I have been building confidence and am now paddling solo outside the harbor. Currently my safety gear is paddle float, bilge pump, mirror, and whistle. As I paddle I go through worst case scenarios and feel i may want to add a flare, die pack, flashlight.
I am looking for suggestions on other items I might want to carry. Which of these items will work well for a kayak. Where should I carry them, in the boat or PFD?
1 Canoe/Kayak Trailer
Kayak Kaboose Trailer
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Posted by: roanguy on Oct-06-12 6:48 AM (EST)
a PLB (Personal locater beacon) if you do a lot of off shore paddling.
VHF Marine Radio|
Posted by: jbernard on Oct-06-12 7:19 AM (EST)
This is the only piece of safety gear I've ever had to use "for real". Get a good waterproof one, carry it on your body and learn how to use it- it does have limitations.
Self-rescue/VHFw-weather alert-on PFD|
Posted by: Celia on Oct-06-12 7:56 AM (EST)
I've added smoke (can or stick) to my|
Posted by: ricknriver on Oct-06-12 8:02 AM (EST)
safety bag. Generally easier to see in day time. Flares best at night. Glad you're thinking safety. R
Emergency survival kit|
Posted by: Waterbird on Oct-06-12 9:57 AM (EST)
I carry an emergency survival kit, the kind carried by hikers. It fits in a quart-size bag and weighs about a lb. To that I add a small tarp.
way to communicate|
Posted by: Peter-CA on Oct-06-12 11:01 AM (EST)
I agree with the personal locator beacon and VHF comments. Either (or both) would be good. Spot is probably the best known of the PLBs. You wouldn't need something as formal as the EPIRBS that larger boats often use. These devices are great for getting word that you are in trouble out and where you are at, but they are one way (they only say someone is in trouble and their location - not type of trouble nor can the rescuers communicate back).
Spot is way to expensive vs a PLB|
Posted by: roanguy on Oct-06-12 11:58 AM (EST)
A PLB has a one time cost and then every five years you replace the battery.
First Aid kit?|
Posted by: PJC on Oct-06-12 3:12 PM (EST)
If not a "worst case scenario", at least a "bad case scenario" would probably involve being washed up on some isolated rocky shore, battered by rocks on the way in... kayak smashed up, electronics drenched... might be really handy to have a decent first aid kit stashed somewhere in the wreckage...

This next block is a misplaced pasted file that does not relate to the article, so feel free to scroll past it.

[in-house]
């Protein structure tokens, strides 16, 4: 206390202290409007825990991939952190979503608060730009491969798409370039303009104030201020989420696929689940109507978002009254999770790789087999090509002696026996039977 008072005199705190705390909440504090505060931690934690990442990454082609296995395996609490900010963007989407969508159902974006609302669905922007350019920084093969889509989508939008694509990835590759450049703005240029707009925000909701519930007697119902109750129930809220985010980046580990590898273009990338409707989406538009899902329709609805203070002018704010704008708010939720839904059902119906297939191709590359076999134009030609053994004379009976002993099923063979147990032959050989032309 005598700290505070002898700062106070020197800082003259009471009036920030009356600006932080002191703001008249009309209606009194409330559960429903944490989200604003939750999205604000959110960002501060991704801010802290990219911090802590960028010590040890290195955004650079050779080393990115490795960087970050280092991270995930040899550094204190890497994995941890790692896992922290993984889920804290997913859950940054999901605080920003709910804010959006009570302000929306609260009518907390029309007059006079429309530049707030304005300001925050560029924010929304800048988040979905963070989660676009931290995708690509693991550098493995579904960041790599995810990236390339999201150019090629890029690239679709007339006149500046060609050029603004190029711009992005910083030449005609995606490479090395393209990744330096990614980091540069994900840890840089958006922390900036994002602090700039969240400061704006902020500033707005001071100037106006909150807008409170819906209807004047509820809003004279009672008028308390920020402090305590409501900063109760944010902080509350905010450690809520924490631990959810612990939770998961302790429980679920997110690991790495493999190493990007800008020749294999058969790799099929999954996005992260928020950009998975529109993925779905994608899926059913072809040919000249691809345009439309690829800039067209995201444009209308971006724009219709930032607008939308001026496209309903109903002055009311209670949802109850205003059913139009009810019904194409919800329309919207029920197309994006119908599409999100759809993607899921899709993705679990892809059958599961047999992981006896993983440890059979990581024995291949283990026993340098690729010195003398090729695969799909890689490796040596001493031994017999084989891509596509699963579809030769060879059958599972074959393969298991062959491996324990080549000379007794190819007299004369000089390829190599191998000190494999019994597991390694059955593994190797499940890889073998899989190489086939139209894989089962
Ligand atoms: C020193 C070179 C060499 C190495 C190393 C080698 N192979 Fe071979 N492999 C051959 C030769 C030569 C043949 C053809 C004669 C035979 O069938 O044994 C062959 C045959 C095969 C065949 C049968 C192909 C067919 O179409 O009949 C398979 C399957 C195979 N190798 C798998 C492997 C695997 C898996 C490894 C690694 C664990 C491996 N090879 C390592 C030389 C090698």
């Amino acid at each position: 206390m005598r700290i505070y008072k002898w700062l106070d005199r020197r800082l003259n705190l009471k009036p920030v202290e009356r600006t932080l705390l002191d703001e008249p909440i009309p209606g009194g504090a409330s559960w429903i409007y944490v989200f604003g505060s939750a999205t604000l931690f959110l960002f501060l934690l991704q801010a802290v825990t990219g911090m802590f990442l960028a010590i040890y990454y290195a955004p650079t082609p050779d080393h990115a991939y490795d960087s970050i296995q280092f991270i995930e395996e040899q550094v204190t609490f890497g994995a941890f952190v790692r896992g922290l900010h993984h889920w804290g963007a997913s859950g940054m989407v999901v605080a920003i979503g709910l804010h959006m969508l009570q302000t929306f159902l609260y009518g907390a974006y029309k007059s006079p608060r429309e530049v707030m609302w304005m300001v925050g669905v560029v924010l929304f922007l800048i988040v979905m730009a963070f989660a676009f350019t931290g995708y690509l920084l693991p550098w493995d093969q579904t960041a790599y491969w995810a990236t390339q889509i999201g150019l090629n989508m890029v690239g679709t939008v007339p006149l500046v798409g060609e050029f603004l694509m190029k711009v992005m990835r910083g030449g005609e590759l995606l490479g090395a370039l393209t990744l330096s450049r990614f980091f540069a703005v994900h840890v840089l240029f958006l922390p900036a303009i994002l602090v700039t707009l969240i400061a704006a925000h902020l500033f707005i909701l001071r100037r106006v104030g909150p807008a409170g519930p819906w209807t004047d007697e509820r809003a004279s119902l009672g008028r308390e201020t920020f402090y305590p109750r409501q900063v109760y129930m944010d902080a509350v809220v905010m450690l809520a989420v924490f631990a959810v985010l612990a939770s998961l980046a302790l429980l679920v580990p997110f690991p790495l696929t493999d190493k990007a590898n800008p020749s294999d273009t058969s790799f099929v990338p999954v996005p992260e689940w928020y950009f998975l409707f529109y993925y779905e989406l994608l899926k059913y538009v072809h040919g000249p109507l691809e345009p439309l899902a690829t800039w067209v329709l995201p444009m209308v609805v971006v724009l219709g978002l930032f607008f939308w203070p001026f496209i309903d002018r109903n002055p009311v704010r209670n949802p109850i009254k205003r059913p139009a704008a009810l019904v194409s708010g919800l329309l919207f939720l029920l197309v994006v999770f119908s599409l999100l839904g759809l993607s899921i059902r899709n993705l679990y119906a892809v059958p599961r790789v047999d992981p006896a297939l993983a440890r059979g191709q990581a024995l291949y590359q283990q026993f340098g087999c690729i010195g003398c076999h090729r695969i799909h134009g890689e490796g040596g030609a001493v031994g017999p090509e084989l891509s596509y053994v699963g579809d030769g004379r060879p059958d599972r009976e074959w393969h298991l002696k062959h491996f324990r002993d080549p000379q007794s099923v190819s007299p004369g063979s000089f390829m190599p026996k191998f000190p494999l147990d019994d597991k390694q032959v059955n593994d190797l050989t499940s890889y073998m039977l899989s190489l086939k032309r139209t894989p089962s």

Posted by: rpg51 on Oct-06-12 6:07 PM (EST)
is my number one item. They have gotten really chap and they are useful literally everywhere. But only when life is on the line. Spot useful most places but not everywhere, VHF good on coastal waters. Knife is good to have.
Posted by: nickjc on Oct-06-12 9:01 PM (EST)
check out the sea rating system.
Is there a skirt on your kayak?|
Posted by: string on Oct-06-12 9:03 PM (EST)
Posted by: Photobug on Oct-06-12 11:37 PM (EST)
I have a half skirt, which is pretty much only good to keep my legs from getting sunburned and splashes from landing in the cockpit. I also have a spray skirt that fits my wife's boat she refuses to use, it fits okay on my boat to keep higher splashes out but would not stand up to a huge splash or a roll.
Where are you paddling?|
Posted by: seadart on Oct-07-12 1:11 AM (EST)
"Die pack" is a horrible typo!|
Posted by: pikabike on Oct-07-12 1:33 AM (EST)
Or a Freudian slip?
EPIRB and sling stirrup|
Posted by: old_user on Oct-07-12 1:48 AM (EST)
When I take my folder to the Caribbean, I carry an EPIRB since there is little land and a lot of water. If you are not 100% confident you can reenter your kayak, consider a paddle float and a stirrup sling and practice self rescue a lot.